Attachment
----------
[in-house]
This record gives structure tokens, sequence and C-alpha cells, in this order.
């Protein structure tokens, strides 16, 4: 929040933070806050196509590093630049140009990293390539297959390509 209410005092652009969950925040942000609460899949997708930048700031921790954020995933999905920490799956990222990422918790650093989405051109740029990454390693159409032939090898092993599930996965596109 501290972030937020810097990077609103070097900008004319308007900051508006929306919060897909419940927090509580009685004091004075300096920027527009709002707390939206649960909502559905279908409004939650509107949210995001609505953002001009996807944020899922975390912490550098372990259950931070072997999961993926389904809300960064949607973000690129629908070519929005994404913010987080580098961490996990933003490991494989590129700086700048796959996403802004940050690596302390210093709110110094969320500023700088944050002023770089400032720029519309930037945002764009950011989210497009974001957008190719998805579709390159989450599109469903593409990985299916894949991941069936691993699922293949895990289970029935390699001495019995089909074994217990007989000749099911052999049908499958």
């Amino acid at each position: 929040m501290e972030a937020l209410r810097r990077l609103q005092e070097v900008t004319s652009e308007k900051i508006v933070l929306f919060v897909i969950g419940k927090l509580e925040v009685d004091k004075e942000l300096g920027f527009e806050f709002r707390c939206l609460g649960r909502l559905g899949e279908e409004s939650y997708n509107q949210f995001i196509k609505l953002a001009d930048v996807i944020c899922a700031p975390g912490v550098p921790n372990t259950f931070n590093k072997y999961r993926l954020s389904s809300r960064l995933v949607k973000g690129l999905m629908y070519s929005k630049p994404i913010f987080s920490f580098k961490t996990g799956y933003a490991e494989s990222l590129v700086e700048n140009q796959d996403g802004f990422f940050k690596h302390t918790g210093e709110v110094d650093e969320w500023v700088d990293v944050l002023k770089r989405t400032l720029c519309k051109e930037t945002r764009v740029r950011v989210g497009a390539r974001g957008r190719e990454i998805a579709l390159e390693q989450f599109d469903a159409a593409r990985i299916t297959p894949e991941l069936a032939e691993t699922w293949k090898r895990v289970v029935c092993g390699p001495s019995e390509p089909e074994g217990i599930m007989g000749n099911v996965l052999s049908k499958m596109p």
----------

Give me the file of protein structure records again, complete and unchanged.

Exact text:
[in-house]
This record gives structure tokens, sequence and C-alpha cells, in this order.
């Protein structure tokens, strides 16, 4: 929040933070806050196509590093630049140009990293390539297959390509 209410005092652009969950925040942000609460899949997708930048700031921790954020995933999905920490799956990222990422918790650093989405051109740029990454390693159409032939090898092993599930996965596109 501290972030937020810097990077609103070097900008004319308007900051508006929306919060897909419940927090509580009685004091004075300096920027527009709002707390939206649960909502559905279908409004939650509107949210995001609505953002001009996807944020899922975390912490550098372990259950931070072997999961993926389904809300960064949607973000690129629908070519929005994404913010987080580098961490996990933003490991494989590129700086700048796959996403802004940050690596302390210093709110110094969320500023700088944050002023770089400032720029519309930037945002764009950011989210497009974001957008190719998805579709390159989450599109469903593409990985299916894949991941069936691993699922293949895990289970029935390699001495019995089909074994217990007989000749099911052999049908499958």
């Amino acid at each position: 929040m501290e972030a937020l209410r810097r990077l609103q005092e070097v900008t004319s652009e308007k900051i508006v933070l929306f919060v897909i969950g419940k927090l509580e925040v009685d004091k004075e942000l300096g920027f527009e806050f709002r707390c939206l609460g649960r909502l559905g899949e279908e409004s939650y997708n509107q949210f995001i196509k609505l953002a001009d930048v996807i944020c899922a700031p975390g912490v550098p921790n372990t259950f931070n590093k072997y999961r993926l954020s389904s809300r960064l995933v949607k973000g690129l999905m629908y070519s929005k630049p994404i913010f987080s920490f580098k961490t996990g799956y933003a490991e494989s990222l590129v700086e700048n140009q796959d996403g802004f990422f940050k690596h302390t918790g210093e709110v110094d650093e969320w500023v700088d990293v944050l002023k770089r989405t400032l720029c519309k051109e930037t945002r764009v740029r950011v989210g497009a390539r974001g957008r190719e990454i998805a579709l390159e390693q989450f599109d469903a159409a593409r990985i299916t297959p894949e991941l069936a032939e691993t699922w293949k090898r895990v289970v029935c092993g390699p001495s019995e390509p089909e074994g217990i599930m007989g000749n099911v996965l052999s049908k499958m596109p």